I didn’t understand the concept of sacred space postpartum until I had missed my chance.
After hearing all about how debilitated a new mother can be during the first weeks of the “Fourth Trimester” , my supportive husband and I had made elaborate plans for my bedrest immediately following the birth of our firstborn. I had heard that new moms can’t use stairs without being carried, that making it to the bathroom was an excruciating chore, and sitting down was virtually impossible. Of course then, we don’t want visitors right away. I would rather just be with family if I’m going to be in such a state!
However, I was in for quite a surprise when my birth went exactly as planned. No one tells you how to plan for that! It was an answer to prayer and most exciting of all for me, I had no tearing or stitches after giving birth. So I was a little sore, but definitely not debilitated. Walking to the bathroom was hard for a day, but despite nursing a newborn constantly, I wasn’t very restricted in movement and didn’t have any issues with latch. So, no need for privacy right??
Very wrong. I made the huge mistake of allowing an overflow of visitors that first week. I was overwhelmed being in hostess mode from the first week of my baby’s life, and that is no way to spend it! I assumed that if I wasn’t physically in pain, I had no reason to expect space or assistance as a new mom, and that I should be “hospitable” as usual. (You can tell I have a problem with being a bit overly independent.)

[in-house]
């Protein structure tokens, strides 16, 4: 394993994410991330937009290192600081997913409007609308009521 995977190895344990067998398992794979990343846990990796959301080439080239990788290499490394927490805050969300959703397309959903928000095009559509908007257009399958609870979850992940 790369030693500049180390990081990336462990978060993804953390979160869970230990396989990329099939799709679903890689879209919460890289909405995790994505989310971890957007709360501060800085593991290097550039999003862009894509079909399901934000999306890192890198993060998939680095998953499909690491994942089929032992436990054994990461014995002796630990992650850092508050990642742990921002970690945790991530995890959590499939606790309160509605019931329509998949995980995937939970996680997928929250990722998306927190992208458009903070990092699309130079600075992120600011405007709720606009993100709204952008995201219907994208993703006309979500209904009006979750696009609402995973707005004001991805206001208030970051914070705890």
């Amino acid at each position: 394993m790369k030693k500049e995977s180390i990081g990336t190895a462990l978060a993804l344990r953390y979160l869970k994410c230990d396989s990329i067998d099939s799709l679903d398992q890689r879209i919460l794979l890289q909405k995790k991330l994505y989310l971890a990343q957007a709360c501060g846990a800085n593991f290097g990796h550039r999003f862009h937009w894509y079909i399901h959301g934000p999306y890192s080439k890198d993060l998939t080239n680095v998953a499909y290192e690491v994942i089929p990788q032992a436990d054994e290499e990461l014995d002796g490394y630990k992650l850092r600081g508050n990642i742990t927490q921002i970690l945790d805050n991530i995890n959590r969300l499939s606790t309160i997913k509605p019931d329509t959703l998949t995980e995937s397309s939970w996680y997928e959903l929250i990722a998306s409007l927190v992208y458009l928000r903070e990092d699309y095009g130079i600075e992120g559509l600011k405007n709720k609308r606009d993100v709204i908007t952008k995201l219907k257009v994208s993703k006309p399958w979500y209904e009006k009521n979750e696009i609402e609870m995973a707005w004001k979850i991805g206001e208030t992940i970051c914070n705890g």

Enter my lesson with what I call Sacred Space.
Sacred space is a honeymoon- not simply a recovery period. You don’t need to be depressed or bedridden, or in lots of pain to expect it.
Sacred space is breathing room, bonding opportunity, time for sleeping in, wearing pajamas, and falling in love with that little face for days on end. It is time to debrief your birthing experience, enjoy your spouse while they have off work for these very moments, and figure out your new baby together. Some even hire a postpartum doula to take care of the extra work so the family can rest. This time isn’t meant to be a public event, or a zoo where anyone can come look at the cute baby for their own enjoyment at anytime. You are nurturing a new family and that is number one priority. The better you guard this space, the better the next few months will likely be for you emotionally, for your marriage, and for your newborn. Not guarding this time can cause you to feel disconnected in your marriage, confused about your baby’s needs, and potentially more at risk for mood disorders during the postpartum year.
When you get married you are becoming a family and everyone you know is thrilled with your new journey, but they don’t come over every day for two weeks to congratulate you! It’s respected as a time for you and your spouse to become a family, make memories together, and cherish the newness of your romance. Having a baby is falling in love again and again becoming a new family. It requires the same sacred respect as a honeymoon period after marriage.
Please guard the need for sacred space for your family and the new families around you. We owe it to our families and our sweet babies.